Protecting your interests in a shareholder dispute
Shareholder disputes with your Toronto business can arise for a number of reasons. There could be disagreements over the direction of the business, dishonesty on the part of controlling or minority shareholders, discrepancies in compensation, or a number of other causes.
When becoming a shareholder in a company and if involved in a shareholder dispute, it is important to take the following into consideration:
It’s Best to Secure Your Interests Before They are Threatened.
As a shareholder, your shareholder agreement is your first line of defense. Shareholder agreements outline how the company should be operated and managed, and defines the rights, obligations, privileges, and protections of the shareholders.
An effective shareholder agreement should anticipate events that are reasonably likely to occur in the future of the company and its shareholders, and how those events will be handled. In particular, the shareholder agreement may detail how a dispute is to be handled and a method for a shareholder buyout.
When a dispute occurs between Toronto shareholders, the first step is to consult the shareholder agreement. For that reason, shareholder agreements should always be formally prepared by a lawyer, and reviewed or updated when any relevant changes occur within the company.
Mediation vs. Arbitration
When a dispute cannot be resolved without intervention, mediation and arbitration may be good options.
In a mediation, both parties assemble with an impartial mediator to isolate disputed issues in order to develop alternatives to ultimately reach a settlement. Often mediators will privately request settlement proposals from each of the parties. The mediator then meets with each party to determine their reaction to the proposal and their counter-proposal, if any. The mediator continues to meet separately with each party in an attempt to reach a settlement unless the mediator believes a group meeting would be beneficial.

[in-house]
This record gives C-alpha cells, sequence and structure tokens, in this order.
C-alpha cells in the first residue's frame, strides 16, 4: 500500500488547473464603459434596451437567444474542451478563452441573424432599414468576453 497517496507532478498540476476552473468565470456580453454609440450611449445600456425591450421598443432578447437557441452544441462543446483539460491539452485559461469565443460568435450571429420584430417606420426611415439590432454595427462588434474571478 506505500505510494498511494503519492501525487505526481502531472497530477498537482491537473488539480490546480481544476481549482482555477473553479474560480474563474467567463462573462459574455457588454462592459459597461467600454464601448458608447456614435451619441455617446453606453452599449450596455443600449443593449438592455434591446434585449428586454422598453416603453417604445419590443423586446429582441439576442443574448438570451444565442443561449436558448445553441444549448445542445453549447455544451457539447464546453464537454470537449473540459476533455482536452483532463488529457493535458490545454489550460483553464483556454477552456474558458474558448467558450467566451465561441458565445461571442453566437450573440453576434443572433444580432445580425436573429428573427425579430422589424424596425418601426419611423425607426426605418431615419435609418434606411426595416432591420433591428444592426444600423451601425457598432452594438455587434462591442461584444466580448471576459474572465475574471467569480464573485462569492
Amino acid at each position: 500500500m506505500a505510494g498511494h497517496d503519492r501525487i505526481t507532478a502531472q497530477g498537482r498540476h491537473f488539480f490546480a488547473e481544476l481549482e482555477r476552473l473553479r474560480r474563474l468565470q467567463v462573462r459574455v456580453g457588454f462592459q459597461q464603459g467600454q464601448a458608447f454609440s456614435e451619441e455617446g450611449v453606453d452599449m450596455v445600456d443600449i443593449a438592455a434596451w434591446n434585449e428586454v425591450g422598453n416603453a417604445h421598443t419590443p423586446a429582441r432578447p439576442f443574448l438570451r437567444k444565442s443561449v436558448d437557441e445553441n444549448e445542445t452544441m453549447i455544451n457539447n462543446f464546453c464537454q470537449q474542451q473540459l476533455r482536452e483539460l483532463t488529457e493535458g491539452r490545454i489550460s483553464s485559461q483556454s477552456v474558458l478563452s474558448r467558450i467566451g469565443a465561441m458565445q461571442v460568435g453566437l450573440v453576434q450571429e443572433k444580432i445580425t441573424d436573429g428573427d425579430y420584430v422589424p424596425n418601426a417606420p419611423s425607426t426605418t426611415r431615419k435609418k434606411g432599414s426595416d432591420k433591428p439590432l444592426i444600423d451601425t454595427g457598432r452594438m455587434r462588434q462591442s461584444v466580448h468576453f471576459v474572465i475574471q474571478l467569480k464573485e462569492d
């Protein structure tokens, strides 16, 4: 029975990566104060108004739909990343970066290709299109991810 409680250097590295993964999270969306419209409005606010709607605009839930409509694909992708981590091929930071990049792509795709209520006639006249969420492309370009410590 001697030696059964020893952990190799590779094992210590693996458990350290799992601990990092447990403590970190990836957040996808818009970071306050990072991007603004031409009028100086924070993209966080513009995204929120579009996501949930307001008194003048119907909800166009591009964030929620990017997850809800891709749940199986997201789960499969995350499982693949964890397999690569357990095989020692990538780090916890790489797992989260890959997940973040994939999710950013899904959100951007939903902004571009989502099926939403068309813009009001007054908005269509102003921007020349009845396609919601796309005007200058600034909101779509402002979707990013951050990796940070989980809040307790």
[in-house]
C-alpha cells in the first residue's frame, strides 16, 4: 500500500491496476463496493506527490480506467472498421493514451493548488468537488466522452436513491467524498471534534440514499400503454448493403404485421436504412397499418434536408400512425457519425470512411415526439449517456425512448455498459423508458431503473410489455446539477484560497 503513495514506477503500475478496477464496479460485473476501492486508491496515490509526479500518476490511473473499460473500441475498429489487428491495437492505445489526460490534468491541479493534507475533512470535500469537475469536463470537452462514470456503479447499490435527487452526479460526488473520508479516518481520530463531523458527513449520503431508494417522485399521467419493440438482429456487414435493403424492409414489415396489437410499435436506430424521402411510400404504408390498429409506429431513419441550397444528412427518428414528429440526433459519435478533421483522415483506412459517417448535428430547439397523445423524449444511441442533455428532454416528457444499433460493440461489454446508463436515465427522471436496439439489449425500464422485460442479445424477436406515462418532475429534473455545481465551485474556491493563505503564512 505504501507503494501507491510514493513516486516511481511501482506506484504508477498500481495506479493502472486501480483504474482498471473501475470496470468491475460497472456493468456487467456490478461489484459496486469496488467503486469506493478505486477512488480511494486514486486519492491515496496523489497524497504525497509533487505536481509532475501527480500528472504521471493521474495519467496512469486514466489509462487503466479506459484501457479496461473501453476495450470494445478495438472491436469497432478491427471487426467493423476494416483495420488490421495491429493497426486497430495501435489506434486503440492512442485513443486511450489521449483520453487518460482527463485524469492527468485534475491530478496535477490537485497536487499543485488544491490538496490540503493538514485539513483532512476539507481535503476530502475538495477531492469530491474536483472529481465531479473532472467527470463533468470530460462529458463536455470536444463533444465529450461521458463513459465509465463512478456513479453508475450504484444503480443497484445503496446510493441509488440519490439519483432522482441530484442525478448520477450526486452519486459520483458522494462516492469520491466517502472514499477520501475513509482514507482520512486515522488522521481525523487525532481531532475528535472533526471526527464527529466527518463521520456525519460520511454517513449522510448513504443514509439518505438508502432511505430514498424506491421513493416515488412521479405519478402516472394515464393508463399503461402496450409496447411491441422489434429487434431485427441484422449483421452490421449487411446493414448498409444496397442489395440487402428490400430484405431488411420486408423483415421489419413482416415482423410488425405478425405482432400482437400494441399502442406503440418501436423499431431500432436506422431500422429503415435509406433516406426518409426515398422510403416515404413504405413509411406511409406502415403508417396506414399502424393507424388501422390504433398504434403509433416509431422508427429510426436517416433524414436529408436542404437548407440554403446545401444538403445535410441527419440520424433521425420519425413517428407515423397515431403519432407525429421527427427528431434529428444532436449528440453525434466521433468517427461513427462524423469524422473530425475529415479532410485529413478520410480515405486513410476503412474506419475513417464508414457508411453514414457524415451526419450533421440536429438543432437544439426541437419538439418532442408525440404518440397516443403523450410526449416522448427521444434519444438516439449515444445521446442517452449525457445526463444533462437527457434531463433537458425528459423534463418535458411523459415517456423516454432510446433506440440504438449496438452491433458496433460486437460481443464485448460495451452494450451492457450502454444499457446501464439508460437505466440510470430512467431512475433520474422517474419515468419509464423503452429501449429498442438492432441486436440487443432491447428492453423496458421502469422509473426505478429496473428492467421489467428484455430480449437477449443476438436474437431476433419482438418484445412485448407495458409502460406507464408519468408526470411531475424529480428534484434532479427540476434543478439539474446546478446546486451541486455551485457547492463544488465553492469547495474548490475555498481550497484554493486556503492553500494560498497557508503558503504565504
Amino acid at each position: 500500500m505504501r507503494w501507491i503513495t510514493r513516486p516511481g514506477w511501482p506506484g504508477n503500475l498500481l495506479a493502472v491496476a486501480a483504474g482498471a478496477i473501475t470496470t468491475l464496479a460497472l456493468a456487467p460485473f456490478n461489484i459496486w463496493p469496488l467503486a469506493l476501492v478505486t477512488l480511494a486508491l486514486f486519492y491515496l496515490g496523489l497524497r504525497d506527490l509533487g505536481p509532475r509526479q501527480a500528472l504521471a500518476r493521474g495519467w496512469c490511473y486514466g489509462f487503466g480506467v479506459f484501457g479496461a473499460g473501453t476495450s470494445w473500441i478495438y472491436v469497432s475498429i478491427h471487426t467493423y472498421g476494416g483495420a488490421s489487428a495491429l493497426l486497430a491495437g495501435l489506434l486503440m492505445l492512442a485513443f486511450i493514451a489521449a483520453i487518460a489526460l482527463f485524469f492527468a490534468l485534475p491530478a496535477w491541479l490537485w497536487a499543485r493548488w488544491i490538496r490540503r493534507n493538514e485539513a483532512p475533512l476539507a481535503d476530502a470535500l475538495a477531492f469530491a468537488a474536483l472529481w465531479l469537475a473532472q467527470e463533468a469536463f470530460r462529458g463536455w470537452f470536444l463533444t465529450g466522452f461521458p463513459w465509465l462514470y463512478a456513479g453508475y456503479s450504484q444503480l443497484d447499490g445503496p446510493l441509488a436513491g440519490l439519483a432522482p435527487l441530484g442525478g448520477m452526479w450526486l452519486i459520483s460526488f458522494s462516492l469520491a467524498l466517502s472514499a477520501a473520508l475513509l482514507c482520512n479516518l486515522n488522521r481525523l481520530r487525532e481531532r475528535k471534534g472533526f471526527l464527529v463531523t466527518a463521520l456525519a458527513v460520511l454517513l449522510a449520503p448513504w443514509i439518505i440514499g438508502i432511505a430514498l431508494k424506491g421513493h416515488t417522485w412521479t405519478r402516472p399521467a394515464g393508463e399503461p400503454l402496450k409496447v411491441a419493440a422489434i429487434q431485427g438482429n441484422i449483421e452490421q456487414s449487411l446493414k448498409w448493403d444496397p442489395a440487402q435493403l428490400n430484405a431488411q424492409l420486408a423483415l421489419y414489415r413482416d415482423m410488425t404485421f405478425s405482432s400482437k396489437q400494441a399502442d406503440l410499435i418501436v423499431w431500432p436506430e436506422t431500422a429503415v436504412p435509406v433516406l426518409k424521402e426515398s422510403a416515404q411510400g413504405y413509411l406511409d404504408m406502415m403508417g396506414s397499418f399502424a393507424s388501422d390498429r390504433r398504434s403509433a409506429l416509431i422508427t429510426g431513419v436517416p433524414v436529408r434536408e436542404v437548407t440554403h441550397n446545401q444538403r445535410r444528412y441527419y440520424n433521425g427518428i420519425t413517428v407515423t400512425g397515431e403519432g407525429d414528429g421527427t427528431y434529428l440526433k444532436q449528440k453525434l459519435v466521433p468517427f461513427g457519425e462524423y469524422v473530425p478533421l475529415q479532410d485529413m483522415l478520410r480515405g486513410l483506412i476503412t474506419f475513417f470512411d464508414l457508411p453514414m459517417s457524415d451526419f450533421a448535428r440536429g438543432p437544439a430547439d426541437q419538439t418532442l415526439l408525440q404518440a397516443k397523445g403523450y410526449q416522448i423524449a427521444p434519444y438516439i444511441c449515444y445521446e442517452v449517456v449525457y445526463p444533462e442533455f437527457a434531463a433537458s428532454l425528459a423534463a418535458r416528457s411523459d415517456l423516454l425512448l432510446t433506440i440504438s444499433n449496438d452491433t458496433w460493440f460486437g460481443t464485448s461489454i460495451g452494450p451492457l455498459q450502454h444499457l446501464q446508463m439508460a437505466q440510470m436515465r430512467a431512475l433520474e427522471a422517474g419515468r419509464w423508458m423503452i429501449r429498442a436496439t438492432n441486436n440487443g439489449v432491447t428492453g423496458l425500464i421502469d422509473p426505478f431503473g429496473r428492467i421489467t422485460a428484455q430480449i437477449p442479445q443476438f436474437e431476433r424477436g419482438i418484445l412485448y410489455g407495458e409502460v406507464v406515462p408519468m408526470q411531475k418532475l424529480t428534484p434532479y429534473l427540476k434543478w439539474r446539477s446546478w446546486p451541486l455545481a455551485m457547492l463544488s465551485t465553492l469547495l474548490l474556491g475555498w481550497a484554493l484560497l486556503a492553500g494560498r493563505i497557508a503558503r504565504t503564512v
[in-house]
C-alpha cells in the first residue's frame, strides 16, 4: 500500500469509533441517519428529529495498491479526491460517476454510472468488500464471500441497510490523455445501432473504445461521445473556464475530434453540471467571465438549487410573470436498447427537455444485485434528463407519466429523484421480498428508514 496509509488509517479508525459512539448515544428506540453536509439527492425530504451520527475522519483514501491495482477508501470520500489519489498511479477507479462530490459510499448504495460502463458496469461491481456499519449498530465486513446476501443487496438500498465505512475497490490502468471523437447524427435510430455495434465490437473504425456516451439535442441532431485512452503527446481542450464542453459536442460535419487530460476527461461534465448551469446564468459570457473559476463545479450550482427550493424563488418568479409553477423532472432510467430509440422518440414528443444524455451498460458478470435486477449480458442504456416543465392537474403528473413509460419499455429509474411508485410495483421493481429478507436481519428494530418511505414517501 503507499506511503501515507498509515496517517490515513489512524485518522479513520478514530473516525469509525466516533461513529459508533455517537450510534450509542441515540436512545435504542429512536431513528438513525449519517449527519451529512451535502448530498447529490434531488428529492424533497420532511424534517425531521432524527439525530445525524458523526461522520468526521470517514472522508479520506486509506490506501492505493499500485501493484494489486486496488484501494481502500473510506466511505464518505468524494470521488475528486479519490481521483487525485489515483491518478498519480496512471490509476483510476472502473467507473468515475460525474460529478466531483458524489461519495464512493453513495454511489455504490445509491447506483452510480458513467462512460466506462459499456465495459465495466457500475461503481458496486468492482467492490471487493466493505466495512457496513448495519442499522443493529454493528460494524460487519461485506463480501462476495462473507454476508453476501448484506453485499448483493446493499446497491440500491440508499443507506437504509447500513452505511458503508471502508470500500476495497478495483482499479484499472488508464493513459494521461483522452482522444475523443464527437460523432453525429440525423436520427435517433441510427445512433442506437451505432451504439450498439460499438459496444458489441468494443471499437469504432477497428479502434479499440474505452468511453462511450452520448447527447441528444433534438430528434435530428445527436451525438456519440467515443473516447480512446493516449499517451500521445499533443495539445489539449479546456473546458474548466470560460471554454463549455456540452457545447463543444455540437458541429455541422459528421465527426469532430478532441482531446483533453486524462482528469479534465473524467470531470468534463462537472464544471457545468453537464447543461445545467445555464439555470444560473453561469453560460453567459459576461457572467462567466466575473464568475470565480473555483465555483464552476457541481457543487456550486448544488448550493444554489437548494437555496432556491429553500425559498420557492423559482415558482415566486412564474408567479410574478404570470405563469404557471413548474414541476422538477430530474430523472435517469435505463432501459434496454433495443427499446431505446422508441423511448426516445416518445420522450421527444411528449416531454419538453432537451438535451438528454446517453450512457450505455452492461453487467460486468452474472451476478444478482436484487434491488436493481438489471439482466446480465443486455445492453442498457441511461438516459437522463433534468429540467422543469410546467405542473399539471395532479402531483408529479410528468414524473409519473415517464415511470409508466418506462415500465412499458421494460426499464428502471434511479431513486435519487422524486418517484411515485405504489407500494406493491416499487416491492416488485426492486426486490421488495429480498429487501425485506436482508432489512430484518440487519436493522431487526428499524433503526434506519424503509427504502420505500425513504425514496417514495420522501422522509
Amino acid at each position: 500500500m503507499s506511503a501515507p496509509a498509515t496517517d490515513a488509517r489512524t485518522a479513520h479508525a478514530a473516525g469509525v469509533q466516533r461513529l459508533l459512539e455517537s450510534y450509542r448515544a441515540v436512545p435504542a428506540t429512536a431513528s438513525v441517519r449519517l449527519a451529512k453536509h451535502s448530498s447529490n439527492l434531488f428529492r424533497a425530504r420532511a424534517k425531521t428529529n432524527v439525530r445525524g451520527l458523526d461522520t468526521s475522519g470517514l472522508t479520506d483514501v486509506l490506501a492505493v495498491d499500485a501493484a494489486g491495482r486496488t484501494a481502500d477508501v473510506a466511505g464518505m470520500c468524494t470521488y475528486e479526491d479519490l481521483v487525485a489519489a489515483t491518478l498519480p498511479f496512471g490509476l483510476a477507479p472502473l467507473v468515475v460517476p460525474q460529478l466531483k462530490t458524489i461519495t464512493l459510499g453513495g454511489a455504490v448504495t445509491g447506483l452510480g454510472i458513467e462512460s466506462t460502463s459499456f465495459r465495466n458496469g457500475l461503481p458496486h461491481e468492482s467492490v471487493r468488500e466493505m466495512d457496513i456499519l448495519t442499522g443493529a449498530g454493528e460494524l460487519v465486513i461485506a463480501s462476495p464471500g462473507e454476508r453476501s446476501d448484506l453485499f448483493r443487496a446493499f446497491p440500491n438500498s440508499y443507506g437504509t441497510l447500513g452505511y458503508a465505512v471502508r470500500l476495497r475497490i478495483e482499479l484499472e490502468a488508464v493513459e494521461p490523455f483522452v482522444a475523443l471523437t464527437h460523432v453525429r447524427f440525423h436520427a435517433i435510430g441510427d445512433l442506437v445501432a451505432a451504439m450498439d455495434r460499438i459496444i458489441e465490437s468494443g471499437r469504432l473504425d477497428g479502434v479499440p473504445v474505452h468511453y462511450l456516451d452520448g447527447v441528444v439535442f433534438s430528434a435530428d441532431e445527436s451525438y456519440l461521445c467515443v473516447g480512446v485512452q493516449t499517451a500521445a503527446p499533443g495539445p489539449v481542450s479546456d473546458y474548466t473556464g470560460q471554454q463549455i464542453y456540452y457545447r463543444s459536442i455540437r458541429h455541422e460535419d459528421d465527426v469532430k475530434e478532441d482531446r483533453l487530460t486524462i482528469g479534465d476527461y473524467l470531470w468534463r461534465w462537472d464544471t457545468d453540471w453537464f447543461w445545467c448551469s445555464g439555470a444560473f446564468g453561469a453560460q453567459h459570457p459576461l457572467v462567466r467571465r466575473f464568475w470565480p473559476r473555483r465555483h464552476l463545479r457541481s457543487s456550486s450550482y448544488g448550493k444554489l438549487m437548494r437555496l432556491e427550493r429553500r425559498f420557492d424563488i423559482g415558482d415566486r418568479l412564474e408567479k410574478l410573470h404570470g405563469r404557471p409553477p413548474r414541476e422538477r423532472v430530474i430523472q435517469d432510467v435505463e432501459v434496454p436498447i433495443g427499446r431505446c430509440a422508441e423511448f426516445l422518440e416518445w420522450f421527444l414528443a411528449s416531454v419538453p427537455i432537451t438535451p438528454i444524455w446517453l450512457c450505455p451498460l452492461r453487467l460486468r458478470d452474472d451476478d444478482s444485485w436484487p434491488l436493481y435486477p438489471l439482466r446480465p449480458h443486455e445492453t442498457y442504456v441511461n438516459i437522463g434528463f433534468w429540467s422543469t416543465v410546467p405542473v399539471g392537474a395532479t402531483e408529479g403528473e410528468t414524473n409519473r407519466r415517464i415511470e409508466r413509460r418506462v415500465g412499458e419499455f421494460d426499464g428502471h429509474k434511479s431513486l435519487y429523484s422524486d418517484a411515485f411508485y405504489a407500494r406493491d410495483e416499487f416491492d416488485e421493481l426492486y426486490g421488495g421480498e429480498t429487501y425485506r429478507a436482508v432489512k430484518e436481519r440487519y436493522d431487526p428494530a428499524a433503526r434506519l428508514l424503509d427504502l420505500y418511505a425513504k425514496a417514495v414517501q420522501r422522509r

Arbitration, on the other hand, takes place before a neutral third party (an arbitrator) who will review the evidence and provide a decision which is binding on the parties. Arbitration can be a good option over the courts when the parties wish to resolve the matter in a confidential setting. Further, arbitrations are generally quicker than the court system and the parties can select an arbitrator for their experience and expertise in resolving shareholder disputes.
When a shareholder dispute cannot be resolved by negotiation, mediation or arbitration, final resolution by the courts may be required. It is important to keep in mind, however, that the court system may be slow, is public, and can generate significant fees and negative publicity for both parties.
Have a Toronto Damages Quantification Specialist in your Corner
Whether you’re at the early stages of a shareholder dispute, or preparing for mediation, arbitration or court, a Fuller Landau Damages Quantification specialist can help. Call us today to schedule a complimentary consultation.